Leibniz Prize for Mischa Meier, Professor of Ancient History

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Mischa Meier

Mischa Meier

Tübingen ancient historian, Professor Mischa Meier, receives the annual Leibniz Prize awarded by the German Research Association (DFG). As the DFG announced on Thursday in Bonn, it honors Meier’s "groundbreaking work on the history of late antiquity, with which he has had a lasting influence on the field of ancient history and related disciplines both nationally and internationally." Meier has held his post in Tübingen since 2004. His activities include being spokesperson for the collaborative research center -Threatened Orders,- which analyses historical and current crises in politics, economics, society and nature; and taking a leading role in the Heidelberger Academy of Sciences and Humanities- project on the World Chronicle of Johannes Malalas.

"The Leibniz Prize for Mischa Meier is a great honor for the entire university and underscores the traditional importance of the humanities in Tübingen," said University president, Professor Bernd Engler. "Over the past decade and a half, his research has made a significant contribution to sharpening the profile of history studies in Tübingen and raising our profile internationally." Meier’s work focuses on the history of late antiquity, mainly of the 5th and 6th centuries, the migration of peoples, ethnological, anthropological and folklore approaches in ancient history, historical disaster research and the effects of antiquity in the music and literature of the 19th and 20th centuries.

Mischa Meier was born on 13 June 1971 in Dortmund. He studied classical philology, history and education at the University of Bochum, where he received his doctorate in 1998 under Karl-Wilhelm Welwei with a thesis on Sparta in the 7th century BCE. At Bielefeld University in 2002 he wrote his habilitation thesis on the era of the Emperor Justinian. After working as a research assistant at the Universities of Bielefeld and Bonn, he was appointed to the Professorship of Ancient History at the University of Tübingen in 2004. Meier attracted wider attention with his book "Geschichte der Völkerwanderung- (History of the Migration Period), which was published in 2019 and is now in its 7th edition.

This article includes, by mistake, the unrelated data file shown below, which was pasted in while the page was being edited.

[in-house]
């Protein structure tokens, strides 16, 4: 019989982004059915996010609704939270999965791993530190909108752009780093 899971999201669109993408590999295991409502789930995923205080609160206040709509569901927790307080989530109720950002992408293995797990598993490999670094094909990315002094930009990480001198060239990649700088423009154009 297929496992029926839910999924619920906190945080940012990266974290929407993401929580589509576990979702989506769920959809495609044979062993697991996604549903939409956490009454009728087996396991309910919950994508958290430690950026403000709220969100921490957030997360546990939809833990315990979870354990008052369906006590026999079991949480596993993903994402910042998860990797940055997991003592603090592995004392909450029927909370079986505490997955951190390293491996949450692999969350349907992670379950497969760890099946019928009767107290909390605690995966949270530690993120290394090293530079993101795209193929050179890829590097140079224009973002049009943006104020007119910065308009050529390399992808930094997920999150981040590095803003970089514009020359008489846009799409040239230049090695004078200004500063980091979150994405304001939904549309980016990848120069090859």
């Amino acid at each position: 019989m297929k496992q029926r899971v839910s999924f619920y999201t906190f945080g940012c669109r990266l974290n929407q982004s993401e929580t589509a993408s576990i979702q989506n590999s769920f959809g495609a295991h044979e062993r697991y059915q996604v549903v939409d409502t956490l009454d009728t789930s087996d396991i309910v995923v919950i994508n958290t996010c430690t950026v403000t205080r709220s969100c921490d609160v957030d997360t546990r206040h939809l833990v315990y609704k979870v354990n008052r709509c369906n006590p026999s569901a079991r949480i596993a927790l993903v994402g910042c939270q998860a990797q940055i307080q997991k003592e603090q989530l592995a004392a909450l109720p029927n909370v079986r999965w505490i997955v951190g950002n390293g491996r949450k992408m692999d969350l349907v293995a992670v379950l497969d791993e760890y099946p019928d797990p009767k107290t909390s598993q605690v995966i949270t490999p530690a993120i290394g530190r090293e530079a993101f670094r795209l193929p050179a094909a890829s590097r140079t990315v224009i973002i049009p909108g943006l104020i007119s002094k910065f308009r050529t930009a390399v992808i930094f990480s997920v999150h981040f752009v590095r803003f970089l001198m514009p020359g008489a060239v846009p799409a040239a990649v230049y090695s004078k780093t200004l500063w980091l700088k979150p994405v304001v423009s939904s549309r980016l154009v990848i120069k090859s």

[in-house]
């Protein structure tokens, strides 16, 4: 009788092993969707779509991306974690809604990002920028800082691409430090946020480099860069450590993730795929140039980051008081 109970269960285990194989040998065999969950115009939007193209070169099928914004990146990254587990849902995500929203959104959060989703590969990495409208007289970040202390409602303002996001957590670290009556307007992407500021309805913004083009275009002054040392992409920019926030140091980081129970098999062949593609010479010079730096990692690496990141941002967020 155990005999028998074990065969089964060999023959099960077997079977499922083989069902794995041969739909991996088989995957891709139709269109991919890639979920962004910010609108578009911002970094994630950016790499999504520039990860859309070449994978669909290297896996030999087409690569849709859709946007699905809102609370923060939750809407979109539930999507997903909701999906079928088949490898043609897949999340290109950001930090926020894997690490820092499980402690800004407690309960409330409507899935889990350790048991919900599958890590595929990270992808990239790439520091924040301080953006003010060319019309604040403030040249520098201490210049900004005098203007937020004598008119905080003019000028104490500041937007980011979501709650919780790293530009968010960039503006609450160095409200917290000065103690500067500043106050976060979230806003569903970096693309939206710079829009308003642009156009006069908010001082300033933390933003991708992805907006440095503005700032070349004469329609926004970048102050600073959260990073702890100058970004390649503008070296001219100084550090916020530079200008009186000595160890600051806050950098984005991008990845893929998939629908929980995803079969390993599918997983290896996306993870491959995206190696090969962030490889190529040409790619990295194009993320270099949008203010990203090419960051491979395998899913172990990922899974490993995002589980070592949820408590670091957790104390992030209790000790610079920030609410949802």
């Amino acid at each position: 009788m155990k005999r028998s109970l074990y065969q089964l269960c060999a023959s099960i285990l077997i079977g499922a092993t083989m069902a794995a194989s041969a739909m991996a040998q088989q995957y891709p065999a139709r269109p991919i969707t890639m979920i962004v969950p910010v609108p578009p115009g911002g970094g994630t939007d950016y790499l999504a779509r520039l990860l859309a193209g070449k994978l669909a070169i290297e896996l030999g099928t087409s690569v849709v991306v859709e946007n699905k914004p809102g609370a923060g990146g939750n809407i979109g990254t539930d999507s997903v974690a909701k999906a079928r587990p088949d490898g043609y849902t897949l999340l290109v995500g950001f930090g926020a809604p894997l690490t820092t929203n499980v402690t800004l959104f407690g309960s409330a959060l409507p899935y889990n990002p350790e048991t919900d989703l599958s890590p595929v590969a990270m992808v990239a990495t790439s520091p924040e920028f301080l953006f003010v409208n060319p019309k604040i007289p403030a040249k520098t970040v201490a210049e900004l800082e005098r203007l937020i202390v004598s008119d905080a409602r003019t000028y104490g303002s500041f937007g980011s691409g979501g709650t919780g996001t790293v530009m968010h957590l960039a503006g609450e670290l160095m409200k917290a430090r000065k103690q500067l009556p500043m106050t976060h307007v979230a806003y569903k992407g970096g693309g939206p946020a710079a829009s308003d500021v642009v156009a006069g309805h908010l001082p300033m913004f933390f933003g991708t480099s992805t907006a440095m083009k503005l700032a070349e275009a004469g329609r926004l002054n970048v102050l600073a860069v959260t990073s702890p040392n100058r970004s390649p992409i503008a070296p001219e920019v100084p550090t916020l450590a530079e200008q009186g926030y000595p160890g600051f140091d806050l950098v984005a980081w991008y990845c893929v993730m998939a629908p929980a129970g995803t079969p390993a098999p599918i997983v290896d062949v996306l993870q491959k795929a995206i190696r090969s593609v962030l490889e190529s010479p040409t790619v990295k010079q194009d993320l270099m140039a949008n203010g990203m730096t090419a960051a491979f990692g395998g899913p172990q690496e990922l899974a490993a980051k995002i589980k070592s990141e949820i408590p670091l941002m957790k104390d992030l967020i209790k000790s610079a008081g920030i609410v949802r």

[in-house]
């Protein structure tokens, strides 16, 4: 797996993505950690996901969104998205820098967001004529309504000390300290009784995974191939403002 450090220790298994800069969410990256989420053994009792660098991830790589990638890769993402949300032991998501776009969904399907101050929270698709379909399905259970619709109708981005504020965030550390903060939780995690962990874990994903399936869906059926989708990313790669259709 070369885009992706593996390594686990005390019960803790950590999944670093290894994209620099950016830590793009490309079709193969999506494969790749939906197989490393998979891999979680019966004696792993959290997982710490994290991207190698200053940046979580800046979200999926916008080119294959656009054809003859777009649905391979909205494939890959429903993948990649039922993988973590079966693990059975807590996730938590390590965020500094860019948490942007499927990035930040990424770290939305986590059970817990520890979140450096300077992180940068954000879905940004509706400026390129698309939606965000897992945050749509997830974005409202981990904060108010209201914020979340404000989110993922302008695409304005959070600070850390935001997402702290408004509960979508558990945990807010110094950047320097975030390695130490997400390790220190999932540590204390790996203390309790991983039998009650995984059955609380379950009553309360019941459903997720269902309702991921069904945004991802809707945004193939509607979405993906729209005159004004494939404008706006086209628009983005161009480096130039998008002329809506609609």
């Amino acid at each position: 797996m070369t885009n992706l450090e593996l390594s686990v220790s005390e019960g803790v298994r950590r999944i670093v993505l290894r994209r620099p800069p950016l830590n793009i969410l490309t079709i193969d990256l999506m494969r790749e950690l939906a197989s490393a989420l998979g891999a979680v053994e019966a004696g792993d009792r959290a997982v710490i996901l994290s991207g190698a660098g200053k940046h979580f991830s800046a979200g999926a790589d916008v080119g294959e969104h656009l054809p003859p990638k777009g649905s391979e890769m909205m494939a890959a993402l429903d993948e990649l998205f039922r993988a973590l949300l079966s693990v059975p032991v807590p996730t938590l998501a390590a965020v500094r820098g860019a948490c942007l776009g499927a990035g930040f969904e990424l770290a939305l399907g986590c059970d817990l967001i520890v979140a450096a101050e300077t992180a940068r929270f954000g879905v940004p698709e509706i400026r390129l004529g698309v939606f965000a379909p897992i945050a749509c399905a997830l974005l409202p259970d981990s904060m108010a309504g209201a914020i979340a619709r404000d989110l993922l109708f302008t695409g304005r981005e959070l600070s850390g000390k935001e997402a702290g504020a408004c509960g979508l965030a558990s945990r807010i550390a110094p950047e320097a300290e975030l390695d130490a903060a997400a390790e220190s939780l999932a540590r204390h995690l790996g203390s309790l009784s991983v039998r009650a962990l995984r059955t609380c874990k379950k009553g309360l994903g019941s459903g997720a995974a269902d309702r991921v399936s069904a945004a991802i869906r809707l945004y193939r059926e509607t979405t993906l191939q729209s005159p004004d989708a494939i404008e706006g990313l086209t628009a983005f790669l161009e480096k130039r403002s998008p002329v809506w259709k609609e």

The historian has received several awards in recent years. In 2012 he received the Aby Warburg Foundation prize, in 2015 the Karl Christ Prize for Ancient History and in 2021 the Wissenschaftliche Buchgesellschaft’s non-fiction prize. He has been a full member of the Heidelberg Academy of Sciences and Humanities since 2010.

The Gottfried Wilhelm Leibniz Prize is Germany’s most important research prize. The Leibniz Program was established in 1985 to improve the working conditions of outstanding academics, to expand their research opportunities, to ease their administrative workload and to make it easier for them to employ particularly qualified young researchers. The prize is endowed with up to 2.5 million euros. In all, 17 University of Tübingen and Tübingen Max Planck Institute researchers have been selected for the Leibniz Prize since 1985.


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